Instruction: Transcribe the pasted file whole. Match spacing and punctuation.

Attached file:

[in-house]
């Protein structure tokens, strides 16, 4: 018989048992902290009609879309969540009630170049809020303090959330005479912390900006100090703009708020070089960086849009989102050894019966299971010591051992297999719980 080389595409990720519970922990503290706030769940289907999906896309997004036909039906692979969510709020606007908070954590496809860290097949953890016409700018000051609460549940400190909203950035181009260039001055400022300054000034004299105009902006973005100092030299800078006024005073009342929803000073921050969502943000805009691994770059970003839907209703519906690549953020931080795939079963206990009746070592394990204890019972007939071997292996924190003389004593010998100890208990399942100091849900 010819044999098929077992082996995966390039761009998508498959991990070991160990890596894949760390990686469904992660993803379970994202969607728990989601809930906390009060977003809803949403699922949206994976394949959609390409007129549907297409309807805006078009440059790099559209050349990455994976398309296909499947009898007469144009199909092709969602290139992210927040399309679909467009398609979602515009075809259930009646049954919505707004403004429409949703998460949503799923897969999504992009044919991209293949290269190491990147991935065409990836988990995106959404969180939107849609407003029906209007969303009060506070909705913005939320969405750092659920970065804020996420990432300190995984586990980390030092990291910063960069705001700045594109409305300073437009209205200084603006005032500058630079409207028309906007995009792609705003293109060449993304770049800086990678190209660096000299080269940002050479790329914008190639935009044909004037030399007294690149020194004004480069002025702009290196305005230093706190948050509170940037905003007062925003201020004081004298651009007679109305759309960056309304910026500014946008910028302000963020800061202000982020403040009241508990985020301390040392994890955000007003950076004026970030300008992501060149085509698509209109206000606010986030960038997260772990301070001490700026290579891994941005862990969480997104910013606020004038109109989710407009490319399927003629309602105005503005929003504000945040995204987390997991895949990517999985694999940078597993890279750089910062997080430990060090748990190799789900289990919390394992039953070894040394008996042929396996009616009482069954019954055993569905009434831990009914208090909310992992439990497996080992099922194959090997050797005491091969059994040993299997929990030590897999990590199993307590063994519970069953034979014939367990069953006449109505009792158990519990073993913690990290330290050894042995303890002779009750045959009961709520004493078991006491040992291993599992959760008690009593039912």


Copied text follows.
[in-house]
């Protein structure tokens, strides 16, 4: 018989048992902290009609879309969540009630170049809020303090959330005479912390900006100090703009708020070089960086849009989102050894019966299971010591051992297999719980 080389595409990720519970922990503290706030769940289907999906896309997004036909039906692979969510709020606007908070954590496809860290097949953890016409700018000051609460549940400190909203950035181009260039001055400022300054000034004299105009902006973005100092030299800078006024005073009342929803000073921050969502943000805009691994770059970003839907209703519906690549953020931080795939079963206990009746070592394990204890019972007939071997292996924190003389004593010998100890208990399942100091849900 010819044999098929077992082996995966390039761009998508498959991990070991160990890596894949760390990686469904992660993803379970994202969607728990989601809930906390009060977003809803949403699922949206994976394949959609390409007129549907297409309807805006078009440059790099559209050349990455994976398309296909499947009898007469144009199909092709969602290139992210927040399309679909467009398609979602515009075809259930009646049954919505707004403004429409949703998460949503799923897969999504992009044919991209293949290269190491990147991935065409990836988990995106959404969180939107849609407003029906209007969303009060506070909705913005939320969405750092659920970065804020996420990432300190995984586990980390030092990291910063960069705001700045594109409305300073437009209205200084603006005032500058630079409207028309906007995009792609705003293109060449993304770049800086990678190209660096000299080269940002050479790329914008190639935009044909004037030399007294690149020194004004480069002025702009290196305005230093706190948050509170940037905003007062925003201020004081004298651009007679109305759309960056309304910026500014946008910028302000963020800061202000982020403040009241508990985020301390040392994890955000007003950076004026970030300008992501060149085509698509209109206000606010986030960038997260772990301070001490700026290579891994941005862990969480997104910013606020004038109109989710407009490319399927003629309602105005503005929003504000945040995204987390997991895949990517999985694999940078597993890279750089910062997080430990060090748990190799789900289990919390394992039953070894040394008996042929396996009616009482069954019954055993569905009434831990009914208090909310992992439990497996080992099922194959090997050797005491091969059994040993299997929990030590897999990590199993307590063994519970069953034979014939367990069953006449109505009792158990519990073993913690990290330290050894042995303890002779009750045959009961709520004493078991006491040992291993599992959760008690009593039912």